Discipleship is not a math problem

I have been reading through The Cost of Discipleship by Dietrich Bonhoeffer. It was given to me about a year and a half ago by my best friend, as a gift after joining him in youth ministry. He swears by the book, and I have heard much about it. Thus, I accepted the gift with excitement and anticipation.

I dove in almost immediately, pouring through the first two chapters in a single night. I had never seen this kind of message. Costly grace? Those two words redefined my theology. I had asked that question for a long time, but Bonhoeffer really clarified it for me. While we celebrate the free gift of grace, do we remember how costly it was? While we know that we can never repay the cost, do we voluntarily attempt to share in that cost as disciples?

I read those first two chapters, and my life was changed. And, then, I put the book down, and didn’t pick it up again until about a week ago.

It wasn’t any conscious decision. Like with so many other books, I just got absorbed in something else, and never came back to it. But, I felt like I had the essence of the book down: costly grace. Grace that was freely given, but still had a price. Armed with my first two chapters, I went out and formulated my own theology. So many messages that I preached and wrote were based off that little bit of Bonhoeffer: The Dangerous Gospel of Good Friday was probably the sermon most closely related to my experience with Bonhoeffer.

But, after reading a little more over the past week, I realized that I have only skimmed the surface. The more I dug in, the more I realized that there was so much more to this theology of discipleship than I had initially realized. The acceptance of costly grace is only the beginning. You have to dig deeper, into what Bonhoeffer has to say about the everyday path of following Jesus, in order to really appreciate the impact this man has had on so many different people.

There were times when I felt encouraged while reading, because I thought, I’m already on this path. But, there were also times when my spirit was sorely convicted, because I realize how far off the path I am in some areas. And, the more I read, the more I thought, Nobody can do this. This is too heavy a burden.

It really hit me yesterday. I had an opportunity to put a conviction into action, and I sat there arguing myself. What was the most Christian thing to do? How far did I have to go in order to prove myself worthy of the mantle of true discipleship?

That’s when it hit me. I was reading Bonhoeffer the wrong way. I was reading Jesus the wrong way. I was looking at discipleship like a math problem.

We have this problem in progressive Christianity, where we tend to reduce our faith down to a kinder, gentler legalism.  We don’t want to put rules on people when it comes to sex, or drinking, or any of the other traditional legalist rules. But, when it comes to social morality, public justice, we definitely have some rules for each other.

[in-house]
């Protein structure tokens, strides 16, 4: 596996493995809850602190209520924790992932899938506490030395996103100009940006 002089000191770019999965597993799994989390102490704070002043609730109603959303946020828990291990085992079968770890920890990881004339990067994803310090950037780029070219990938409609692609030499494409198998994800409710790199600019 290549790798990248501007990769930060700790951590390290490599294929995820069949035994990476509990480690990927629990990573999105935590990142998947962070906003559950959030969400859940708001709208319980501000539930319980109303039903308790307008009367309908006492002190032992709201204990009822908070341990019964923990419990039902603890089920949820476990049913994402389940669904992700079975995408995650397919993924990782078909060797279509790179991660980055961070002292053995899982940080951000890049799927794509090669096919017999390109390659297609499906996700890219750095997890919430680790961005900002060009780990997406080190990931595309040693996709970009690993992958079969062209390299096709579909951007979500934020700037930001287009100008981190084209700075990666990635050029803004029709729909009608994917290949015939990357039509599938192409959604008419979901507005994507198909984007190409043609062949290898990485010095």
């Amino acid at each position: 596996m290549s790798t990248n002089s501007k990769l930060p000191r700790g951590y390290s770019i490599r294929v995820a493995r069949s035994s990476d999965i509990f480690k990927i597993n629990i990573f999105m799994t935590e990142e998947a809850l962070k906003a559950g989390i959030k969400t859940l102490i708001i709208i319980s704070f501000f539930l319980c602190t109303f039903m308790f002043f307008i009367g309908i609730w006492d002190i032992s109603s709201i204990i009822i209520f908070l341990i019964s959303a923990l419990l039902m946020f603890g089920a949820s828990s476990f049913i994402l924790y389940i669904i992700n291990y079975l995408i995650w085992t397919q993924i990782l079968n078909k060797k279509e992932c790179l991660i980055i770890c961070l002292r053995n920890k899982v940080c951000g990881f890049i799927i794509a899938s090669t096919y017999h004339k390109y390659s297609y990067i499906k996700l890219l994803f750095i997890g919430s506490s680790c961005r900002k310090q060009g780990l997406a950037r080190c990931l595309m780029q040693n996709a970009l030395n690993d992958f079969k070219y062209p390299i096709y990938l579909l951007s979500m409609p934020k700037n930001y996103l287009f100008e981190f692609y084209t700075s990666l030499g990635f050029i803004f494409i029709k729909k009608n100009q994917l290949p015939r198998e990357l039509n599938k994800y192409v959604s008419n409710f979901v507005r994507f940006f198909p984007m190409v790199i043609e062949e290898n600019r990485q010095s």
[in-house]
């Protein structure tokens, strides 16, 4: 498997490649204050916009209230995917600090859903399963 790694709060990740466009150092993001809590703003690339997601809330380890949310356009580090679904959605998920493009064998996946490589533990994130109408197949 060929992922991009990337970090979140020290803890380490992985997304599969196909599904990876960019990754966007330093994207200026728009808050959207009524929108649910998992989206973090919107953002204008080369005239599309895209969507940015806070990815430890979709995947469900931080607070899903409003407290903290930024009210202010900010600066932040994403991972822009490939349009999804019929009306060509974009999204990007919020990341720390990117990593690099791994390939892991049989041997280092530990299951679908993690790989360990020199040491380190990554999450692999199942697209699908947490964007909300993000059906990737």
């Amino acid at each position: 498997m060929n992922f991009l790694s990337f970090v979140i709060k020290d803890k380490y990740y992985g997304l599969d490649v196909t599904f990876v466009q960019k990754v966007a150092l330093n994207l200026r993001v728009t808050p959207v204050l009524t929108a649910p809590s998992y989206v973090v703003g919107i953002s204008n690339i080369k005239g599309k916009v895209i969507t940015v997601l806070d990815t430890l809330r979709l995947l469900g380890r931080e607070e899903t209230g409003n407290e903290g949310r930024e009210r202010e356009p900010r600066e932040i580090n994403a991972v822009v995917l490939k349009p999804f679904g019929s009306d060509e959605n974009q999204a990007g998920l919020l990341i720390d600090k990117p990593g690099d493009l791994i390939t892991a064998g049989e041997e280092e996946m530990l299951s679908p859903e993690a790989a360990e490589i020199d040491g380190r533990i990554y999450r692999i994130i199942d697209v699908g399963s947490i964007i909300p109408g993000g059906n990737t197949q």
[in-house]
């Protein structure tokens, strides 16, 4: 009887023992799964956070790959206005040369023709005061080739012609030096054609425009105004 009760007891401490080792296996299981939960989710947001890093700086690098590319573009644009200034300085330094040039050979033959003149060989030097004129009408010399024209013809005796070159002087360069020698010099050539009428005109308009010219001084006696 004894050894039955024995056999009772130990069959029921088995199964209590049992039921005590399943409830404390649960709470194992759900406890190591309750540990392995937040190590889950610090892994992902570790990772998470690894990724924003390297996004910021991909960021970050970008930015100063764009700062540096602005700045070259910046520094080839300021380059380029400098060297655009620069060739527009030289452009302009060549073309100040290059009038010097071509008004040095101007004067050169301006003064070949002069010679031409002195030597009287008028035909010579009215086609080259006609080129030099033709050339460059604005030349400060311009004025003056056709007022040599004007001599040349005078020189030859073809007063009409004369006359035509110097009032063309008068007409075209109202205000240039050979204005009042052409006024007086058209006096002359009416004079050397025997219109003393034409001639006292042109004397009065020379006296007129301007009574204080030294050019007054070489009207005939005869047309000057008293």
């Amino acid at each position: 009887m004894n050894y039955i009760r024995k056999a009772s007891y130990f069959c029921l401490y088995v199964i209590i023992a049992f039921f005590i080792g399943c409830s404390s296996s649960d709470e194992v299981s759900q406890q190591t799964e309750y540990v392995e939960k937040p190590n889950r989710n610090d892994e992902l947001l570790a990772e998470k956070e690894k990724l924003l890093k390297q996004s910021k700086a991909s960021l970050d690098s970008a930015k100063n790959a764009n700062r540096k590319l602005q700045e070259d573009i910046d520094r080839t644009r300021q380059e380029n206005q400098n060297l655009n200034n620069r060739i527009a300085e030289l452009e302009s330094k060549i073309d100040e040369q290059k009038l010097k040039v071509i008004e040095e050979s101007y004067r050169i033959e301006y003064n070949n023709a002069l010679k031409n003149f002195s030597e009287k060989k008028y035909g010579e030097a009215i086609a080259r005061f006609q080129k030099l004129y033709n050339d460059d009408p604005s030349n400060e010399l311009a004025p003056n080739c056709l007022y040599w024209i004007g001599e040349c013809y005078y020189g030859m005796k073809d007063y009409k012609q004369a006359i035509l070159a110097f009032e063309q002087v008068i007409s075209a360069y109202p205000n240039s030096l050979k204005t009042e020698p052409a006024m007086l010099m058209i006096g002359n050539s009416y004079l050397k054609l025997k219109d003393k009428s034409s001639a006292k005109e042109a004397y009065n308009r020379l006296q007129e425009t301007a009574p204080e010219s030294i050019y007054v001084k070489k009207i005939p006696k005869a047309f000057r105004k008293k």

You can only consider yourself a progressive Christian in some circles if you believe and do x, y, and z. God help you if you consider yourself any kind of Christian without following the formula.

I’m not criticizing the deeds of progressive Christians (or Christians who do good works, regardless of what kind of Christian they consider themselves.) It’s the spirit of the thing that gets me, because it’s a spirit that I’ve found myself infected by. We’ve reduced discipleship to the sum of its parts, into something that we can measure up to, something that we can rate on a sliding scale of moral goodness. And, ultimately, we’ll never get there, and so we’ll have to fall back on the cheap grace that allows us to be “imperfect, but forgiven.”

When I help the poor, I can’t do it in order to be a disciple. I do it because I am already a disciple. When I stand up for racial justice, or for gender equality, or for religious tolerance, I can’t do it so that Jesus will save me. I do it because Jesus has saved me. When I claim to love and forgive my enemies, I can’t do it because it’s what Jesus told me to do (and thus, the “right thing”). I must do it because I was His enemy, and He forgave me.

The difference might seem minute, or a matter of semantics, but I swear that it’s the difference between the easy yoke and light burden of discipleship, and the unbearable mantle of legalism.

I love and forgive my enemies, because He has loved and forgiven me.

I feed the hungry, because He feeds me.

I clothe the naked, because He has clothed me.

I serve, because He has served me.

I kneel down and wash my neighbors feet, because He has washed me clean.

In the end, discipleship isn’t about action, but reaction. I can only do the things that I do, because He has shown me how. He has enabled me. I can pantomime on my own. I can do things that look like good works and righteousness, but at the end of the day, I’m doing them to add to my own moral scorecard. I’m only doing x+y=z.

Thank God that we have so many people in the world who are willing to do these things, regardless of their reasons. This is a work that needs to be done, and I believe that people do the work of Christ in the name of Allah, of enlightenment, of simple compassion, and they should be praised for, and encouraged in, that work. But, for the disciple, for the follower of Jesus, we do these things because we know Him, because He has done these things for us.

To do them for other reasons is good and proper. But, it’s not discipleship.

I could still be reading it wrong. I could have come to the entirely wrong conclusion. But, let us pause, calmly, and think on this.

Grace and peace to you.